Friday 14 Jun 2024
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KUALA LUMPUR: National carrier Malaysia Airlines Bhd saw sales cancellations of between 20% and 30% for flights it had scheduled up to Feb 29 between China and Malaysia, following the Wuhan virus outbreak in China at end-December.

This came after China suspended overseas tour groups as well as flight and hotel packages for its citizens on Jan 26 to curb the virus.

“We don’t allow any cancellations or refunds beyond that date (Feb 29). When the time comes and they still cannot travel, we will take it from there,” Malaysia Airlines head of sales department Roslan Ismail told The Edge Financial Daily on the sidelines of a press conference organised by the Malaysian Association of Tour and Travel Agents (Matta) yesterday.

“Passengers holding Malaysia Airlines’ confirmed tickets issued for travel from Jan 28 to Feb 29, 2020 to/from mainland China (Beijing, Shanghai, Guangzhou and Xiamen) will be permitted cancellations with a full refund or a one-time flight change with a waiver of change or cancellation fees [that applies to partially used and wholly unused tickets],” according to a note on Malaysia Airlines’ website.

“A revised or an alternative travel date must be on or before May 31, 2020, subject to flight availability,” the note further read.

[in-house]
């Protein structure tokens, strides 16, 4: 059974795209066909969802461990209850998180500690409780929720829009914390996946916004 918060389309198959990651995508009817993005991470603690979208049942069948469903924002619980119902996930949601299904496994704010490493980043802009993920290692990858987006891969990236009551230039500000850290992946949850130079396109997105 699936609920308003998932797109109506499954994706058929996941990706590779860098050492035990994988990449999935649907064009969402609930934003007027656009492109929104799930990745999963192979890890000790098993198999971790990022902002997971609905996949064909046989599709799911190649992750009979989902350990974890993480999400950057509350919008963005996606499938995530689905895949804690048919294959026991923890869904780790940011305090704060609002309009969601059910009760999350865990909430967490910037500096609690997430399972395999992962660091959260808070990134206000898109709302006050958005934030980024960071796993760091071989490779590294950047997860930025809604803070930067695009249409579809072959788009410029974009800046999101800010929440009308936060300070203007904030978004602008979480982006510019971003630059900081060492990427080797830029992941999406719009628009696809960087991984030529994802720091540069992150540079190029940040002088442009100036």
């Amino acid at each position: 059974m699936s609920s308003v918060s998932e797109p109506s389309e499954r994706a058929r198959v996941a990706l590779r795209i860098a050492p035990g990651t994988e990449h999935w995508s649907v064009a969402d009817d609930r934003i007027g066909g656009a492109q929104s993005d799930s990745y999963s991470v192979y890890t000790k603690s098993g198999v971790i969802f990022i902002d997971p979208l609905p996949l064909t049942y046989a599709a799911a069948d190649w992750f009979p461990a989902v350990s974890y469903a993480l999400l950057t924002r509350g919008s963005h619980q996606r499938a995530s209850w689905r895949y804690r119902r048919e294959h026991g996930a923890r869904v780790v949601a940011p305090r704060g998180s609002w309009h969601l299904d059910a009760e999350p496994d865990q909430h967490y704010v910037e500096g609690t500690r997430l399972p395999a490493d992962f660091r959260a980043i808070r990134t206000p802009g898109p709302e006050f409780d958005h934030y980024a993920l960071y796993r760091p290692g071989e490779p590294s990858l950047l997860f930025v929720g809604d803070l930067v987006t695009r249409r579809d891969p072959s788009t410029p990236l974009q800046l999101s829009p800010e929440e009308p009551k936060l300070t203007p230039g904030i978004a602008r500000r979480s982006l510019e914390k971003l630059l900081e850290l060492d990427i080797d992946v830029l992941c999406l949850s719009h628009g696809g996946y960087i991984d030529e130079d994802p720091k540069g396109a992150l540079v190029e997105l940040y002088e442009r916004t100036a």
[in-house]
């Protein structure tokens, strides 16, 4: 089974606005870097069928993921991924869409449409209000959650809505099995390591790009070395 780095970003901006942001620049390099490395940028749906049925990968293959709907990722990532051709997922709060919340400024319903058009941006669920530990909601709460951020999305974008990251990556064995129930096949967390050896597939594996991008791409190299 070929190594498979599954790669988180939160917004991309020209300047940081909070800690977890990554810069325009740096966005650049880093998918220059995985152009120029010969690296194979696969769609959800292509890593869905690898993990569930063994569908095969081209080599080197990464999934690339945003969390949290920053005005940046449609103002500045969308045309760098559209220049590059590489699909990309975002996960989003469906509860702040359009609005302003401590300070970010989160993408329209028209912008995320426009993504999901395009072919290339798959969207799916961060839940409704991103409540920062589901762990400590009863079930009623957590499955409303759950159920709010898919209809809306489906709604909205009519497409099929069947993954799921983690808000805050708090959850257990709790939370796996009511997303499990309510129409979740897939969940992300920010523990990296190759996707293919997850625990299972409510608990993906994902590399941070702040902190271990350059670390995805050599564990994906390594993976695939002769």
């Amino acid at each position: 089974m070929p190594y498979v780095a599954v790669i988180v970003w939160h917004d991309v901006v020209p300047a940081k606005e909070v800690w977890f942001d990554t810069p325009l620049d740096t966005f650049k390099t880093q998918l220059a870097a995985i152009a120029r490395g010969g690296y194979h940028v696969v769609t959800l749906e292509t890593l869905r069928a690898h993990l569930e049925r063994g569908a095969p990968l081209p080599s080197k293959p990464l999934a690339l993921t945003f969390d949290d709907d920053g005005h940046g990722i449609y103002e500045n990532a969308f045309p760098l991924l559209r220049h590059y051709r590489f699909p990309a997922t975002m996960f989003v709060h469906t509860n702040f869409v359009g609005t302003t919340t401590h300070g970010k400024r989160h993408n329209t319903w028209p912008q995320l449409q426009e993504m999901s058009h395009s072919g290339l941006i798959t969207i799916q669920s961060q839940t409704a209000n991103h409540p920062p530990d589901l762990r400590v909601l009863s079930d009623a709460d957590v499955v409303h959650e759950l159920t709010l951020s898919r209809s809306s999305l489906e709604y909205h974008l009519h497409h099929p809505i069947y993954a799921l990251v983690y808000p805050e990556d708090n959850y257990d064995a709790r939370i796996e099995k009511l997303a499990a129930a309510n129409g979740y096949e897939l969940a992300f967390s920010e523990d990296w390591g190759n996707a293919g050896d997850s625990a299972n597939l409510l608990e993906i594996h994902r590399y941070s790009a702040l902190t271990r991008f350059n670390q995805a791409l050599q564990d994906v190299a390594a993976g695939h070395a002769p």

In view of the virus’ impact, Roslan said the outlook for the airline in the coming quarters “is challenging”.

“We are trying to get other markets to cover up losses from China, including India and Asean,” he said, adding that the airline has lined up initiatives to draw more tourists, pending the stimulus packages that Putrajaya plans to introduce to support the domestic economy.

Meanwhile, Roslan said Malaysia Airlines will continue its effort to attract more visitors from China as Malaysia remains open to them.

Many airlines worldwide have temporarily suspended or reduced flights to and from China following the virus outbreak.

Those having cancelled all flights to and from the country include American Airlines, British Airways and Singapore Airlines’ low-cost carrier, Scoot.

Philippine Airlines and Singapore Airlines are among those choosing to cut flights to China.

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